A scheme’s viability is fundamentally affected by many different factors.
So, what is happening in the market at the moment, and how might that impact viability assessments – and therefore affordable housing contributions – more broadly.
Nationwide’s House Price Index has fallen off a cliff in 2023. From 10-14% in early 2022, annual growth has now dropped to -2-4% in Q2 2023. All regions are showing negative growth or contraction in pricing. Savills' is predicting a 10% contraction in 2023 overall.
The difficulty in viability assessments is the requirement to value as per the available transactional and market data. Appropriate adjustments must be made to advertised pricing with consideration given the current market environment and buyer negotiating power. Historical transaction data in the previous year must be treated cautiously as representing a very different seller’s market environment.
Estate agents are particularly gloomy about the market in the near future. Existing deals are falling through as mortgage offers expire, and fewer people are looking to move. RICS reported a -45 net balance of new buyer enquiries in July 2023. Savills report that transactions are down 23% compared with the 2017-19 average.
Finance and Mortgage Rates
A lot of this sentiment is driven by the increased cost of servicing debt. A typical first time buyer looking to buy a £300,000 house with a 10% deposit is now looking at an average 5.8-7% 2 year fix, of 5-6.4% for a 5 year fix. This disparity suggests banks expect short term high interest rates to be sustained or increased, with longer-term reductions.
The Bank of England has raised the base rate from 0.1% in Q4 2021 to 5% in Q2 2023. Industry experts expect rates to go higher still in the Banks attempt to combat inflation, with broad predictions of 6.5-7%.
This has broad implications not only for residential buyer demand, as fewer can afford to service mortgages, but also rent-to-buy debt to income ratio, with a range of potential impacts including rent rises, investors withdrawing from the market and increased supply. Broadly we expect this to further drive down house prices into 2024-2025 as fixed deals expire and we enter a period of oversupply and under demand.
Beyond this, financing for sites is becoming considerably more difficult, particularly for smaller developers on higher risk sites.Traditional lenders are more risk averse while non-traditional lenders seek above-market returns on investment. As such we advise the historically accepted viability finance assumptions of 6-7% are no longer relevant, and must be adjusted upwards based on the base rate increases which have occurred.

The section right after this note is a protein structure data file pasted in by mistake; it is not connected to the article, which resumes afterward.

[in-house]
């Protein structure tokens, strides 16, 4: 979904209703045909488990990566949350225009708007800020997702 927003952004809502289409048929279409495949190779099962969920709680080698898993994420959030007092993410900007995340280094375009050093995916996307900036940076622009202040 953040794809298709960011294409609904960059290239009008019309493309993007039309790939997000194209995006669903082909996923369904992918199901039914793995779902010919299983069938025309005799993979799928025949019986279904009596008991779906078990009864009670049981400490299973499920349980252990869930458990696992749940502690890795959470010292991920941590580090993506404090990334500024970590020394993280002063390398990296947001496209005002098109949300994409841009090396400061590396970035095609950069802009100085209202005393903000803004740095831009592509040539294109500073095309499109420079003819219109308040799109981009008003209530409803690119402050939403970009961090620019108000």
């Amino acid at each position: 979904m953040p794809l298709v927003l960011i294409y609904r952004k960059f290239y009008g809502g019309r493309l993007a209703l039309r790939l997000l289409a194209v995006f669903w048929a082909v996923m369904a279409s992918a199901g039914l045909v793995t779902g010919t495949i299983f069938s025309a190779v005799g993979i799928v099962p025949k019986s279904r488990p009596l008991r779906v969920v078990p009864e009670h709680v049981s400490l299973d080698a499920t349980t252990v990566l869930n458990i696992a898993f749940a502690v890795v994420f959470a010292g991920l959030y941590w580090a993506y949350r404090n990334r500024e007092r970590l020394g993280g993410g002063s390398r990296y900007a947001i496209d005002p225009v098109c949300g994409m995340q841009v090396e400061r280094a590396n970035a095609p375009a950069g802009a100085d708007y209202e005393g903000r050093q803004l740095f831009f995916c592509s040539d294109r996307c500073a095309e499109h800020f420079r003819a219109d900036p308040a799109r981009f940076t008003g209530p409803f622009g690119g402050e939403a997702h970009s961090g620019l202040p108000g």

General inflation currently sits at 8.7% (ONS). However, build costs are a more positive picture. Following a period of intense growth during 2022/23 of c10% (largely driven by materials inflation of c.25%), BCIS TPI has fallen back into more normal sub-5% ranges. While this spike in materials costs appears to be falling back however, labour cost increases are expected into 2024-25 in response to heightened general inflation, with 5-10% increases on labour costs.
However, the full impact of new building regulations requirements has yet to be felt in the BCIS index. We therefore anticipate enhanced energy and fire safety regs in particular will have an inflationary impact on build costs through 2024 of c.6% based on the assumptions in area-wide viability studies.
Given this we would advise adopting a Mean or Upper Quartile generic assumption in viability assessments.
Other costs of further planning regulation will begin to be fully realised through 2023-24, including biodiversity credits and phosphate offsetting. These costs are difficult to quantify at the current time due to their formative nature; however government assessments have estimated between 0.1-3% of base build cost for biodiversity uplift to be achieved onsite. Offsite credits will be considerably more costly.
Other Viability Inputs
Other standard viability inputs include contingency and fees.
We consider that percentage based fees are likely to remain constant at a rate of 8-12% depending on site size and complexity.
However contingencies have traditionally been assumed at 3-5%. In the current inflationary environment of 8-10% general inflation it would appear prudent to adopt a contingency in excess of this, in the region of 7.5%.
Traditionally, viability assessments have assumed a 3-6 month lead in period to development, with construction timing assessed on a case by case basis.
Given the current delays seen across the board in the planning system, including increased lead times for the Inspectorate, along with the current market environment, we expect many projects to be delayed considerably prior to start. On this basis we are more cautiously adopting longer lead-in times and longer sales periods to account for this risk.
Conclusion: Costs Up, Values Down
Overall, the UK is entering a new economic cycle. We expect a considerable residential market adjustment over the coming 12 months, while costs and delays continue to grow. All of the above points to an increased number of viability challenges as more previously marginal sites tip into unviability, and previously viable sites become marginal.
If you would like to discuss your site’s viability needs, please give us a call today.